The idea that Scotland’s a decisively more left-wing country than the rest of the UK is at least in part a myth, perpetuated largely by the marked disparity in the Tory vote share north and south of the border, combined with the associated myth that the SNP are a left-wing party now.

In 2007 and again in 2011, it’s clear that many natural Tories voted SNP. Some did so, especially in 2011, because the SNP’s position on taxation was just as right-wing as the Tories. Many many more did so, especially in 2007, simply because the SNP could end Labour’s hegemony at Holyrood. Others no doubt saw a kindred spirit in Alex Salmond, despite his leftwing views on currently reserved matters like defence and international affairs.

The deal was always this – we’ll vote for the most credible party to the right of Labour (to be clear, I don’t regard Labour as left-wing any more either), but in the unlikely event you ever manage to bring your referendum forward, we’ll vote no. I’m sure some business types have genuinely come round to independence, especially given the SNP desire to race to the bottom on corporation tax, but for most I suspect that remains the deal. Run Scotland, Mr Salmond, unless and until the Scottish Tories get their act together.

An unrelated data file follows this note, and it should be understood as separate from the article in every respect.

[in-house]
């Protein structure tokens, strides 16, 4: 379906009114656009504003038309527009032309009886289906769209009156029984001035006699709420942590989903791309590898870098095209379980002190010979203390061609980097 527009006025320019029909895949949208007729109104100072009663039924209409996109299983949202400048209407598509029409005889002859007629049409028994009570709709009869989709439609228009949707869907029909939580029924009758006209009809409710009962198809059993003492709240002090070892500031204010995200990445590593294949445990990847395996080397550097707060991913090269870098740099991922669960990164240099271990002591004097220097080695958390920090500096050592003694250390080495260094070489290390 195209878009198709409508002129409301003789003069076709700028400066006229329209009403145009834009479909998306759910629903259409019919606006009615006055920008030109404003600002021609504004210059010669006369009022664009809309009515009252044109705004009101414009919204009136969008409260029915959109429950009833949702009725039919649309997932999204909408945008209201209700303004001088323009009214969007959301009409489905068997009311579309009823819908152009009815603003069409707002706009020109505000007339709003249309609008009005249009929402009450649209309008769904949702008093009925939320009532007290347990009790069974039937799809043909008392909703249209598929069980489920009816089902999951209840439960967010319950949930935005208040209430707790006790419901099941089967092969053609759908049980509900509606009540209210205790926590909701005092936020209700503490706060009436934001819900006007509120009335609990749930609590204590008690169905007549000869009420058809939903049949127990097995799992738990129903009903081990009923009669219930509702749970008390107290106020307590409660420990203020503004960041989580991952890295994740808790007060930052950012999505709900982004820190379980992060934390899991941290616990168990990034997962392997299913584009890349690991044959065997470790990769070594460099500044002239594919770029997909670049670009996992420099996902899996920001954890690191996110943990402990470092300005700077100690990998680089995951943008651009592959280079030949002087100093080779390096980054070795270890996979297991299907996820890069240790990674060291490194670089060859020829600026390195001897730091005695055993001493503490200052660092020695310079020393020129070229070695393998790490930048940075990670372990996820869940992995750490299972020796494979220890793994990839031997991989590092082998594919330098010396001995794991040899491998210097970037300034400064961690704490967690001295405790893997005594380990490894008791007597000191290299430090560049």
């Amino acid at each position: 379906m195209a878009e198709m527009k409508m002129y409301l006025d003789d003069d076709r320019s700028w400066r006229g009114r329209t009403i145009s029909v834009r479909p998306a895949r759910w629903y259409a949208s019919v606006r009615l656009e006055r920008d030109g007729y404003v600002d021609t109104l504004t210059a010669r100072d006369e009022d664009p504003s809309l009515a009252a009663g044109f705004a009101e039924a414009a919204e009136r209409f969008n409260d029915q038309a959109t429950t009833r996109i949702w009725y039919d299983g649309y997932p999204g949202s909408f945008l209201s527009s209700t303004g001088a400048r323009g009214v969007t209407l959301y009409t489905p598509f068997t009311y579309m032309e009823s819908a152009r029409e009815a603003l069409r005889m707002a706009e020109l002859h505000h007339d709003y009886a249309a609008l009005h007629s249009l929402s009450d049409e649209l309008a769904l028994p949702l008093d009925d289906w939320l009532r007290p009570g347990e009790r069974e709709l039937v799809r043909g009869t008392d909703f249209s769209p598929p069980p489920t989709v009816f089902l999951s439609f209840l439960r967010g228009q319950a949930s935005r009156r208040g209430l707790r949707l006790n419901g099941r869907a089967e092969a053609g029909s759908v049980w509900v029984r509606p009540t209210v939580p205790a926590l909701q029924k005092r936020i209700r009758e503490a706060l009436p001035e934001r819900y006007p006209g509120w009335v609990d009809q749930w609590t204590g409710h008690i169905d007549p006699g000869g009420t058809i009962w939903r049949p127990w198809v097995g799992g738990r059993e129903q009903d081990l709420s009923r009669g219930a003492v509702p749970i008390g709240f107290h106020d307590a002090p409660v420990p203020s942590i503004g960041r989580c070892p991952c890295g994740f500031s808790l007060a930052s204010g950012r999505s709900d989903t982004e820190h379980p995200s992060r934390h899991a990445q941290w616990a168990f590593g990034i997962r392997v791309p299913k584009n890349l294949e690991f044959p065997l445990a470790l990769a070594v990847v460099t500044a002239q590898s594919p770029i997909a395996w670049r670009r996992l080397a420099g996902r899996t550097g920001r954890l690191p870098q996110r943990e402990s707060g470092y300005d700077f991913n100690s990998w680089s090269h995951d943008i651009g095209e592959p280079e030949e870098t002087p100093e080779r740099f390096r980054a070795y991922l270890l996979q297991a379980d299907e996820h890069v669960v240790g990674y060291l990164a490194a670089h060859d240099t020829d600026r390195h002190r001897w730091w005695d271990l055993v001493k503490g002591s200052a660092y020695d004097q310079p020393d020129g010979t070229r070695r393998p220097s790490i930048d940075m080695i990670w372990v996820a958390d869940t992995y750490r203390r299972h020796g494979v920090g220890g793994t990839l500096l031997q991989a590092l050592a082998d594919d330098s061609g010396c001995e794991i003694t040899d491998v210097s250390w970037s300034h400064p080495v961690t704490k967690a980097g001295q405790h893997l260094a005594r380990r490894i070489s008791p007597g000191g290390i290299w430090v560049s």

But what about the SNP majority now? No-one expected that, not the over-exposed Mr Curtice, not the swathes of new SNP backbenchers, not the Great Puddin’ O’ the Chieftain Race himself. And certainly not the Tories who went tartan, who now face a referendum which they must fear losing, given the relative quality of the leadership and the relative campaigning nous on both sides.

Might tactically-minded Tories out there not now wish to pull the balance back in the other direction, take any opportunity to bring the SNP back to minority levels? The Nats proved they could run a competent minority administration – in fact, their period of minority was probably the most competent in Holyrood’s history.

If Bill Walker resigns as an MSP (and Kate’s right, he should), what happens in Dunfermline? Bill won with a narrow 590 majority, and the by-election dynamics would be entirely different. If it’s a seen as a local vote for against independence, Labour would have to be pretty confident even if John Park doesn’t contest it, as Kate suggests. That 590 majority looks even smaller when you consider the almost 8,000 combined Tory and Lib Dem votes from last year. Sure, the Nats’ election machine remains the most formidable ever assembled in Scotland, but this is not natural Nat territory.

I love by-election drama, and I think Bill has a moral responsibility to let his constituents be represented by someone who’s not a wife-beater, but if I wouldn’t be surprised if the SNP leadership were saying “Go!” in public and desperately hoping in private to keep their effective majority exactly where it is today.

Edit: I’ve taken the other Bill Walker out, the former Tory MP. The coincidence in naming amused me, buy think I meant Nicky Fairbairn anyway and I don’t want to associate the Tory one with domestic violence.